The Friendly Virtual Radio Interferometer
The Friendly Virtual Radio Interferometer (VRI) is designed to simulate astronomical observations using linked arrays of radio antennas in a technique called earth rotation aperture synthesis. As the successor to the original Java-based VRI, it focuses on simulating the effect of combining different antenna layouts.
The Friendly VRI is written in Python to work with both Python 2.7.x and 3.x. You will need the following modules installed:
- pil or pillow
- opencv (optional - enables web-cam image capture)
If you use the default system python interpreter, these can usually be installed from the command line on Linux or Mac OS X by executing the command
sudo pip install <module_name>.
If you are running Anaconda scientific python the command is
conda install <module_name>.
Once all required modules are installed, click on the ‘View on GitHub’ link at the top of the page and then the ‘Clone or download’ button.
A note about opencv on Mac OS X:
The default installation of opencv on Anaconda for Mac OS X seems to be broken (causes a segmentation fault). Some folk on the internet have reported success installing a working opencv module using the command
conda install -c https://conda.binstar.org/menpo opencv.
If this works for you and you want to enable the web-cam capture button for Mac OS X, comment out the following lines in the ‘vriTk.py’ code:
if sys.platform=="darwin": hasCV2 = False
Start the application by executing
python vriTk.py on the
command line from within the
friendlyVRI/ directory. The
interface is (hopefully) very intuitive and is split into a control
window and a plotting window. The plotting window can be maximised and
buttons at the lower-right enable jumping quickly between the two
windows. The control window allows you to:
- Plot the layout of the antennas in an array configuration for a particular telescope.
- Create a list of observations to be simulated using different array configurations, over different time ranges (hour angle) and with different sampling cadence.
- Load in a model image and set its angular scale on the sky.
- Apply the uv-coverage of the observations to the model to simulate an observation.
The plotting window shows inputs, outputs and intermediate steps in the process: model image, fast Fourier transform (FFT) of the model, plot of uv-coverage, filtered model FFT, synthesised beam and final observed image.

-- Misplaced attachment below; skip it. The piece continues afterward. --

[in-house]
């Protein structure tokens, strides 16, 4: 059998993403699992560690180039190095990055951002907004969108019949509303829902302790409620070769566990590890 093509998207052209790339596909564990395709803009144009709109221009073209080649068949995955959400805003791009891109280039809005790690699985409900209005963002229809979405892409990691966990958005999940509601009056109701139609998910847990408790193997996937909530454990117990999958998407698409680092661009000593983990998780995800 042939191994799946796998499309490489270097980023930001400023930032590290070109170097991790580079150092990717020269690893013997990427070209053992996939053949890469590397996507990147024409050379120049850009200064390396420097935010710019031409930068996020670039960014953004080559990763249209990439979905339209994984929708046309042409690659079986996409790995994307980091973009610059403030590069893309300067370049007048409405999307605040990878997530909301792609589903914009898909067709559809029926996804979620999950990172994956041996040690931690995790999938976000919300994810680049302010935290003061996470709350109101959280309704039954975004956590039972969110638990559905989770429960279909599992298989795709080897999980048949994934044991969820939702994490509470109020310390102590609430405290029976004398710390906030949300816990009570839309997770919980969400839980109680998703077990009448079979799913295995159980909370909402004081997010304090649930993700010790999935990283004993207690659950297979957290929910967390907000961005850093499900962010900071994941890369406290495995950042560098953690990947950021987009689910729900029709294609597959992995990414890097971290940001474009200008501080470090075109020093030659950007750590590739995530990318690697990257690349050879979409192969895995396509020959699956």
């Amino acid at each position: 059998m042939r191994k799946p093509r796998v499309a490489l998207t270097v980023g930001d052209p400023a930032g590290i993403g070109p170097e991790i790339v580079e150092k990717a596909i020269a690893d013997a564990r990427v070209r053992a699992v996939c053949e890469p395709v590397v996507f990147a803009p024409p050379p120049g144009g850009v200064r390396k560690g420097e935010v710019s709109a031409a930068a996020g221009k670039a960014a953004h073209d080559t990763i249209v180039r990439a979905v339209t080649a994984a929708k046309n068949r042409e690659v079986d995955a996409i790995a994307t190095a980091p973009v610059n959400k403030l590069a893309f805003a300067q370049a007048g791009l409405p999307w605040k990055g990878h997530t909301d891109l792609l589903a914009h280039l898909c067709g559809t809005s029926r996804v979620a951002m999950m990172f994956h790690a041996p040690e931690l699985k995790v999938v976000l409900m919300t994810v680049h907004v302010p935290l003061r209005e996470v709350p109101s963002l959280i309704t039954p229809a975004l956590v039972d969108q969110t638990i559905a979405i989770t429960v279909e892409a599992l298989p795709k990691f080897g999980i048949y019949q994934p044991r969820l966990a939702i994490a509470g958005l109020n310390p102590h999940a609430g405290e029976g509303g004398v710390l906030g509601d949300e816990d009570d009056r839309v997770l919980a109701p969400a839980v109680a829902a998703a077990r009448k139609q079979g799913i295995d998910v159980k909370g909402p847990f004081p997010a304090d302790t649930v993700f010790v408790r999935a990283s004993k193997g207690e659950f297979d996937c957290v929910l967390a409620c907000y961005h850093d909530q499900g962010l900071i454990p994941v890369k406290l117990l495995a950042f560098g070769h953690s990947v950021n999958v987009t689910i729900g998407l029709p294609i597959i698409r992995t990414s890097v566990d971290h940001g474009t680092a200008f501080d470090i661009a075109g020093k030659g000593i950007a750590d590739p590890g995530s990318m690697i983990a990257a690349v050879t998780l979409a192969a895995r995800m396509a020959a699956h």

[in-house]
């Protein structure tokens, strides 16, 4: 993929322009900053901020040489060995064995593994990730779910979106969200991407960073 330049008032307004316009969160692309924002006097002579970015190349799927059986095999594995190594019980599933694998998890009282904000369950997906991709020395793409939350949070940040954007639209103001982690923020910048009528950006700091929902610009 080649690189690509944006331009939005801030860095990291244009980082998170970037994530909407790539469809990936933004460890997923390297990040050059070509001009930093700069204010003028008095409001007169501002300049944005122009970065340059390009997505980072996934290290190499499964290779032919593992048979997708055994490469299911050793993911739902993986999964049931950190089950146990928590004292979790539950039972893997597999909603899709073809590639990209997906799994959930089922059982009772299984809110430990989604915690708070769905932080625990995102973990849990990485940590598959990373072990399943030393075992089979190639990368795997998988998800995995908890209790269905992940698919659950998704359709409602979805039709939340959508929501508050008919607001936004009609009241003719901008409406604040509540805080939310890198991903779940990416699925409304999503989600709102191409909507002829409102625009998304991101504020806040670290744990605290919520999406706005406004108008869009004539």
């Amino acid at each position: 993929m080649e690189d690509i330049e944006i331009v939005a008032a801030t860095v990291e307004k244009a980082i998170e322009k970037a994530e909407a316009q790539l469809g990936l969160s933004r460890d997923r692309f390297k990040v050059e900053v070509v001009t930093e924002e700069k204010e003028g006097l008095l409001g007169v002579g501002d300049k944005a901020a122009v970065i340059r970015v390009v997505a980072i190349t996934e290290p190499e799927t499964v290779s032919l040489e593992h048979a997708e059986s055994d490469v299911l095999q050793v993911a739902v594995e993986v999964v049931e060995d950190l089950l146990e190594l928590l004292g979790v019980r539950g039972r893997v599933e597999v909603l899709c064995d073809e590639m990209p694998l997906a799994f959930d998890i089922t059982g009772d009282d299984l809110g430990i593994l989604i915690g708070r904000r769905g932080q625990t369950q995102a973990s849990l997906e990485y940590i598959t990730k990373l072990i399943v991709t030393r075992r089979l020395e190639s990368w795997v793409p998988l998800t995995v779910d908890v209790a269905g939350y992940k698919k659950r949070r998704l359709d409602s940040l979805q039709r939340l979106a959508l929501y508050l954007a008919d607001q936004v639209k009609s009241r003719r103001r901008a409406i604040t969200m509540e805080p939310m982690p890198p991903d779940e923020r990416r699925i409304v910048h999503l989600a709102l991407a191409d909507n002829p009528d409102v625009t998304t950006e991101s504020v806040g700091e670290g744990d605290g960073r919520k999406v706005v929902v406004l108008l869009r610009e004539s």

See HELP or the help menu in the application for step-by-step instructions.
Note that the calculations underlying the graphical application are
split into the file
vriCalc.py to facilitate use with
alternative interfaces. See CALCULATIONS for a
Defining Custom Arrays
The location and layout of antennas in each array configuration is
defined in ASCII files under the
arrays/ directory. You can
define your own arrays by copying the existing templates and supplying
a list of coordinate offsets in the East and North directions, in units
of meters. The software will read these on start-up and they will
appear in the list of available arrays. Note that the combination of
‘telescope’ + ‘array’ name must be unique.
This software is designed to be a simple ‘quick-look’ tool and ignores lots of effects such as non-co-planar arrays, time averaging, multi-frequency synthesis etc. It also sets the sampling grid in the Fourier domain from the extent and pixel spacing of the input image, which can result in under-sampled synthesised beams and artefacts. At the moment, the observing simulations are assumed to be noise-free and no attempt is made at calculating sensitivities. Tasks to perform robust simulations of an interfometric observation exist in CASA, MIRIAD and AIPS, but are more difficult to use.
Other VRI Software
Other excellent virtual interfeometer software has been developed by staff at observatories around the world:
- APSYNSIM is a ‘full-fat’ simulator by Ivan Marti-Vidal at Onsala Space Observatory, Sweden.
- Pynterferometer is a public demonstration tool by Adam Avison and Sam George and has excellent documentation in the accompanying paper.
Credits and Contact Information:
The Friendly Virtual Radio Interferometer tool was written by Cormac Purcell and Roy Truelove at Macquarie University, Sydney. Questions, comments, feature requests and bug reports should be directed to ‘cormac.purcell (at) mq.edu.au’.
Copyright (c) 2017 Cormac R. Purcell and Roy Truelove.
Released under the MIT licence.